Charlotte Thrift's parents had tyrannized over her consciously and conscientiously with the best possible intentions. With the best possible intentions, and quite unconsciously, Lottie's mother tyrannized over her, ruling her through her conscience and her affections. She is a wonderfully well-drawn character, this Mrs. Carrie Payson, who in time of emergency had taken a man's place, who was so level-headed in business matters, so competent and so indomitable. "Mrs. Payson did not dream that she had blocked her daughter's chances for a career or for marital happiness. Neither did she know that she looked down upon that daughter for having failed to marry." Yet, after all, Charley the modern, Charley who had been permitted to mold her life as she chose and without parental interference, is left, when the novel comes to an end, with as little of success as Lottie, looking forward bravely enough, avowing herself "the kind that goes on," but looking forward to, at best, a marriage that will be only a makeshift, a kind of compromise. She had taken up the most modern of careers after an expensive training, only to abandon it when the pinch came and try something different, to find that also less than satisfactory. But though very much at loose ends, she is only a little over 20 when we leave her, and the future may have much that is worth while in store for her. The war had changed Lottie's life, but she is, one feels, only on the threshold of new difficulties when the book closes, difficulties that her "brave lie" is all but certain to entail. "The Thrift Girls"—that was what people called the three Charlottes—had not worked things out. Neither Charlotte of the long-skirted riding habit and the rose, nor Lottie of the trim, sensible tailor-mades, nor Charley of the "white woolly sweater and gym pants … clear-eyed, remorseless, honest, fearless, terrifying."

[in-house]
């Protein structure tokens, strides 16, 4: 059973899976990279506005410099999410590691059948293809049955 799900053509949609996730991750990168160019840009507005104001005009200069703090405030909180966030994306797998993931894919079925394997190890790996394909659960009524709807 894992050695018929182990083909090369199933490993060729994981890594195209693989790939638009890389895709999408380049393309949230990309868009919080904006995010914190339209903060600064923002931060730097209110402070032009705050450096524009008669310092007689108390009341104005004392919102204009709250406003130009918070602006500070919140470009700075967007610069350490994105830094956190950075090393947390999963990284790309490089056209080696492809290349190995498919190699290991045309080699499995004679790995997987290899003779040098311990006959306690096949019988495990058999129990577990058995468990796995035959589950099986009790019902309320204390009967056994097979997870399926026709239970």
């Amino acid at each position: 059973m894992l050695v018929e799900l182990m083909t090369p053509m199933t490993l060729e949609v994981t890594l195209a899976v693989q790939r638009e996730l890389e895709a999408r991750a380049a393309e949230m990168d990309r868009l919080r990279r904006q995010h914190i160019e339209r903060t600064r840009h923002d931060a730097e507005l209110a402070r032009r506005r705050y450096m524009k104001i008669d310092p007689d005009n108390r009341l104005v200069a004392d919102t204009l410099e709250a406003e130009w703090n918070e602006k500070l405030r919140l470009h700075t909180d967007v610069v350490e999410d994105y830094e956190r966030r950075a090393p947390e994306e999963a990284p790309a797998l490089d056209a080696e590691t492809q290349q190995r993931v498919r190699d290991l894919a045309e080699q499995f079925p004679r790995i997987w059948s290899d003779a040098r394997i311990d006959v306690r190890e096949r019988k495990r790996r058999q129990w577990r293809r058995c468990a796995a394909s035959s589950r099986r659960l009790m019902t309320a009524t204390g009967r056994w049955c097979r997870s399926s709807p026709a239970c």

The novel is inconclusive; for the situation, the woman's problem it presents, no conclusion has as yet been found. Charlotte, submissive and brow-beaten; Lottie, made defenseless by her sense of duty; Charley, who maintained that "There is no higher duty than that of self-expression," and who would not have tolerated for a moment that ransacking of her private papers against which her grandaunt had not even dreamed of protesting—each represents a type and a generation, and each is a fine example of her type and generation. But it is Lottie who is the foremost figure, and her story which predominates. There are many vivid scenes in that story, scenes which linger in one's memory. The Friday night dinners, for example, to which Mrs. Payson's married daughter Belle was expected to bring her good-natured husband and rather less good-natured daughter, whether any of them wanted to come or not; Lottie's brief rebellion when Mrs. Payson's obstinacy brought on a condition of affairs which caused Lottie to reproach herself "grimly, unsparingly"; the evenings during which Lottie sat alone on the piazza of the little cottage at the Michigan lake resort, those evenings which were "terrible beyond words"; the meeting of the Reading Club, from which Lottie is "striding home" when first we see her, are all of them completely real, fragments of everyday life so placed before us that we see all their underlying drama. There are of course weaknesses in the book; the Jeannette episode, genuine enough in its beginning, loses its convincingness from the moment Jeannette enters the Payson home, while Ben Gartz, though a true enough type, is used by the author in a decidedly "fictiony" way, both with Lottie and Charley. Toward the close the book drags a little, and Mrs. Payson is put out of the way a trifle too conveniently. The Mrs. Paysons of this world live long. But these are, after all, small blots upon a truthful, broad-minded and very interesting narrative, a book upon which its author, as was said in the beginning, is to be heartily congratulated.

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This section contains 1,111 words
(approx. 4 pages at 300 words per page)
Buy the Critical Review by Louise Maunsell Field